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Government, writers pay tribute to Bautista

High-ranking government officials and some of the country’s leading creative writers saluted the late National Artist for Literature Cirilo F. Bautista in a ceremony that highlighted his immense contributions to Philippine letters and offered glimpses into his personality.

This came as Quezon City Mayor Herbert Bautista ordered his city’s public library to dedicate a section featuring the works of the 76-year-old author, who died of pneumonia, complicated by his muscular dystrophy, at the Philippine Heart Center last Sunday.

In a speech delivered by Commission on Higher Education (CHEd) Officer-in-Charge J. Prospero E. de Vera 3rd at a necrological service at the Cultural Center of the Philippines (CCP) in Pasay City last Thursday, the Office of the President called Bautista “a poet who wrote verses that captured the imagination of a fragmented nation.”

“His works have become one of the hallmarks of Philippine literature, ensuring that his illustrious creative process lives on, even after his passing,” it added.

“Dr. Bautista’s body of work reminds us that culture and the arts reflect and define our national identity, which is vital to nation-building,” the office said.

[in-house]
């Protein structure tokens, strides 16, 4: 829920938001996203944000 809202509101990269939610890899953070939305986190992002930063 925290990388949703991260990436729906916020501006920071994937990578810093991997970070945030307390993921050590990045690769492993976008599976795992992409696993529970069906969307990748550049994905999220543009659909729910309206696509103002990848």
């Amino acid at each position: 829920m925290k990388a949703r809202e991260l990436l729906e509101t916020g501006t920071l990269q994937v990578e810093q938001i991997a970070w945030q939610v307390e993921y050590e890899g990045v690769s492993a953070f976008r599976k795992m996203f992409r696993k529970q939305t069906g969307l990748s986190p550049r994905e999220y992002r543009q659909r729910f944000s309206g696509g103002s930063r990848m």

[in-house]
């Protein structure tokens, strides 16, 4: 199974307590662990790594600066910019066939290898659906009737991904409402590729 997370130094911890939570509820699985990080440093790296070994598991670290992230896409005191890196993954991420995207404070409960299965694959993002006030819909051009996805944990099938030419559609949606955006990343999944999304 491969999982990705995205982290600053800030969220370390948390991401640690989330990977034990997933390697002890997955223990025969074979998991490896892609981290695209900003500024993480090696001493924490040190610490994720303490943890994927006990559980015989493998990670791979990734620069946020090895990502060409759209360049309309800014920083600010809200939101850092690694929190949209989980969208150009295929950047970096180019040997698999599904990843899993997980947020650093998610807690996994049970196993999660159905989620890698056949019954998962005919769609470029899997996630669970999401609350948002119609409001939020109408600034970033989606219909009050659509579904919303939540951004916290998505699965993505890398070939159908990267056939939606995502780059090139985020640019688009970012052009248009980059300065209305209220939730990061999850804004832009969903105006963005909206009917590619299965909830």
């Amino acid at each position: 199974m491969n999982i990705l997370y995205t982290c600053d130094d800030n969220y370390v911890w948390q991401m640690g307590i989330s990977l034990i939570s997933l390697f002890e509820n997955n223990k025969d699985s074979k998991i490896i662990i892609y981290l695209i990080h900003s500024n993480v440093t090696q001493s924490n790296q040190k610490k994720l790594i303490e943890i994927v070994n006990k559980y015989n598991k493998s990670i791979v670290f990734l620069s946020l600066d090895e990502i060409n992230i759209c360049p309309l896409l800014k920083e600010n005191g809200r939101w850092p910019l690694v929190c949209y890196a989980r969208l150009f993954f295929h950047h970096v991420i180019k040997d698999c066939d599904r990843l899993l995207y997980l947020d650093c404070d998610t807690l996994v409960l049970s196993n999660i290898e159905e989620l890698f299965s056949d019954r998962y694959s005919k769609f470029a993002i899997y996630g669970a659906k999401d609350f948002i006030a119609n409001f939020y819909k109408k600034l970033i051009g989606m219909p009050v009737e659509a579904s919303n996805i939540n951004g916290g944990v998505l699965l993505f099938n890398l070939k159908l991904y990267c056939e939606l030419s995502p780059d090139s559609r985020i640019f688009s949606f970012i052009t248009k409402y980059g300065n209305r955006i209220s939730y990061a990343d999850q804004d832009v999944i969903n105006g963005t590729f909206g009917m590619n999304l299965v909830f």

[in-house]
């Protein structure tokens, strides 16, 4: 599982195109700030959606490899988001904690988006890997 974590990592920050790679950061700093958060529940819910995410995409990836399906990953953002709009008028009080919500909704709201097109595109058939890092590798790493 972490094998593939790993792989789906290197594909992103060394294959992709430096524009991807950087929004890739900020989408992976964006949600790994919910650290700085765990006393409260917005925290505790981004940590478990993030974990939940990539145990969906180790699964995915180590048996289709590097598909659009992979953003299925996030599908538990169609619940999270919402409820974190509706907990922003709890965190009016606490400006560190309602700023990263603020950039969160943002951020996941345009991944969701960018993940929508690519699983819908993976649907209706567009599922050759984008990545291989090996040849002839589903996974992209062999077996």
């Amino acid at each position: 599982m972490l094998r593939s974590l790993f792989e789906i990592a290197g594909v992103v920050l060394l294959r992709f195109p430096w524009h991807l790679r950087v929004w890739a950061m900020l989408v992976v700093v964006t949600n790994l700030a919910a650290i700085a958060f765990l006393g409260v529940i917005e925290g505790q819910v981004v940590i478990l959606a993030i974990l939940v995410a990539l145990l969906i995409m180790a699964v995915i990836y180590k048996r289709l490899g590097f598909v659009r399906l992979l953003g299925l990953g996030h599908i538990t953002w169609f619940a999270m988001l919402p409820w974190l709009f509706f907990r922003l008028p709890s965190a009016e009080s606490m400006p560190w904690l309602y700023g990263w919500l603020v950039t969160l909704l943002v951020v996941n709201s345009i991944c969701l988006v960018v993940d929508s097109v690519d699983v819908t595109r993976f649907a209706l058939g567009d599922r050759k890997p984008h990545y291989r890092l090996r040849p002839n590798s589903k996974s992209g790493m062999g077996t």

“No one could ever replace Cirilo or equal his standing in [our]national literature, for he had created a singular world, a universe of images, stories, and history,” National Artist for Literature and National Commission for Culture and the Arts (NCCA) Chairman Virgilio S. Almario said in Filipino in a speech delivered by NCCA Commissioner for Cultural Heritage Rev. Fr. Harold Ll. Rentoria, OSA.

“He is one loss that would never be replaced,” he added.

“Throughout his career that spanned more than four decades, Bautista established a reputation for fine and profound artistry,” CCP Chairman Margarita “Margie” Moran-Floirendo said in her speech.

She noted that the late author had “made significant contributions to the development of Philippine literature: as a writer, through his significant body of works; as a teacher, through his discovery and encouragement of young writers in workshops and lectures; and as a critic, through his essays that provide insights into the craft of writing and correctives to misconceptions about art.”

The NCCA and CCP administer the National Artist award, and the President confers the honor on those recommended by both institutions to receive it.

Then-President Benigno Aquino 3rd formally bestowed on Bautista that honor in Malacañang on April 14, 2016, almost three years after he was proclaimed as such.

‘Two major requirements’

In his tribute, National Artist for Literature F. Sionil José recounted that he had recommended Bautista to be honored with the title because he had “fulfilled the two major requirements” for it.

“One, a distinguished body of work, and second—and this must be in your work, and it is in your work—a rootedness, deep and profound, in this native soil, and a very, very, very lasting affection for our unhappy country,” he said.